Daily Archives: April 13, 2007
Often times on this blog and other sites we talk about various physical skills and how to execute them. That’s important, of course. But nothing can get in the way of one’s mechanics faster than a player’s own head.
Anyone who has played fastpitch softball or baseball knows it’s a game built around failure. There are many, many ways and opportunities to fail, and as they say a hitter who fails 70% of the time is an All-Star. Knowing that, the objective isn’t to avoid failure — you can’t — but instead learn how to deal with it when it inevitably occurs.
Years ago at the National Sports Clinics I had the opportunity to see a presentation by Ken Ravizza. The book he wrote with Tom Hanson, Heads Up Baseball: Playing the Game One Pitch at a Time, is probably the single best book on the subject. Sports psychologists such as Jeff Janssen refer to it often. In the book you’ll find a discussion of what happens in our little brains to make us go all goofy. More importantly, though, you’ll find a series of techniques to deal with them. Techniques, by the way, which have been adopted by many of the top-level athletes.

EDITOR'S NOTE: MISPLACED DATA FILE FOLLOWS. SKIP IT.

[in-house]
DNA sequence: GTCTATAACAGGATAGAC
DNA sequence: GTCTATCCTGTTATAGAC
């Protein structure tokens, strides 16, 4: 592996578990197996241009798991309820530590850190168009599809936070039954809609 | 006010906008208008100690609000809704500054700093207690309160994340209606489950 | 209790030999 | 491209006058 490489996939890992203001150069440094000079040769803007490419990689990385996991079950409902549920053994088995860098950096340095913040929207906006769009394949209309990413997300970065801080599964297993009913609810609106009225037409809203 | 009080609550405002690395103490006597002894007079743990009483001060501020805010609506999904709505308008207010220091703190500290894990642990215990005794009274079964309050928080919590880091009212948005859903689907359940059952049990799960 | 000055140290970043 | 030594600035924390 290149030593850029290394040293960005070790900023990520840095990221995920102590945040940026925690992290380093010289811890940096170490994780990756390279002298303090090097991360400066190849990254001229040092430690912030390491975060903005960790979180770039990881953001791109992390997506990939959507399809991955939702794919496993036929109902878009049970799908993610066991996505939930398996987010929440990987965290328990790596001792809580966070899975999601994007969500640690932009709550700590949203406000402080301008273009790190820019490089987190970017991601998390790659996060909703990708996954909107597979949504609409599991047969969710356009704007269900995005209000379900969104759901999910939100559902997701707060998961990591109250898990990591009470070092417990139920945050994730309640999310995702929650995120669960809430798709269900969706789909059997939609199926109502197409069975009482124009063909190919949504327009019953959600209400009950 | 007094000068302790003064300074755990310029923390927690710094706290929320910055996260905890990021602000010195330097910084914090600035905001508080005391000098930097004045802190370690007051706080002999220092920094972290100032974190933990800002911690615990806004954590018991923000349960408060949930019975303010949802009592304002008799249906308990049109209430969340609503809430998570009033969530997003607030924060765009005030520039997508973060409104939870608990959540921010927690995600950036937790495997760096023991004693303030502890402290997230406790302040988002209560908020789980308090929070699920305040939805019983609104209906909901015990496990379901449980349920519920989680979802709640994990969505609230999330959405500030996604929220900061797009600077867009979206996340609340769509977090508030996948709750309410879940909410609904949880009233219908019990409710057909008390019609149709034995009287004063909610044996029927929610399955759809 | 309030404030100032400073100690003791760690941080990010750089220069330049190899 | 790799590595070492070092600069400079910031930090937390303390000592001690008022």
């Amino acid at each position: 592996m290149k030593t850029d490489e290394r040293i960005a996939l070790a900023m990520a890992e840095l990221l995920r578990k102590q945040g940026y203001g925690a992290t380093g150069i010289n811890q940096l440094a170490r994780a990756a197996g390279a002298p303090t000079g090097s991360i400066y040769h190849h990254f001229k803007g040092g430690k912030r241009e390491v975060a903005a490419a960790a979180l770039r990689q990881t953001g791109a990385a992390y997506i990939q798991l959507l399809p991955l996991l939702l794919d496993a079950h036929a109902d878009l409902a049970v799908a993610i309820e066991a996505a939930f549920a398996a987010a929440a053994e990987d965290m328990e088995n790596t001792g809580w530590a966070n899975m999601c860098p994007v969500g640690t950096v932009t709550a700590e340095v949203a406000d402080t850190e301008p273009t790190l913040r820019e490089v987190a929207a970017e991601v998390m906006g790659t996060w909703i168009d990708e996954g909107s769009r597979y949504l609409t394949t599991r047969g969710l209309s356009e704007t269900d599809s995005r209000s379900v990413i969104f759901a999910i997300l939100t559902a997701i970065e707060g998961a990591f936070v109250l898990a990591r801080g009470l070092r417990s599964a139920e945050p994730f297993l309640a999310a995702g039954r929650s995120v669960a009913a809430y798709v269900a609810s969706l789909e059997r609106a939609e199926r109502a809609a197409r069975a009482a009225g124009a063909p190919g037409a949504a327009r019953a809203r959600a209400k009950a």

I had the opportunity to put these principals into action just the other night. I’d watched one of my students pitch in a game where whatever could go wrong did go wrong. Her high school team is not very good, even by high school team standards. She started having some control trouble, and as will often happen that’s about the time her teammates decided to go brain dead. I could see her getting more and more uptight, which caused her to lose both her mechanics and her rhythm, which of course caused her to get wilder and wilder. When she did get the ball over and it got hit, easy outs turned into baserunners, further adding to the frustration. Every pitcher, and every pitcher’s parent, has been there.
So we worked some on her mechanics the other night, but since they were looking pretty good overall I really shifted the focus on her mental game. I showed her how to determine where she is mentally (relaxed, confident, uptight, worried, out of control), and then gave her some of the Heads Up Baseball techniques to use when she’s feeling the pressure. We then applied them in the course of the lesson. If she threw three pitches in a row for balls I would make her use a relaxation technique. Darned if the next pitch wasn’t a strike every time.
Heads Up Baseball costs just $10.17 in paperback at Amazon.com. Most of us spend more than that on a pair of batting gloves. If you’re at all serious about the game, use the link above to go there directly and purchase this book. It’ll do more for you or your players than the most expensive gear you can buy.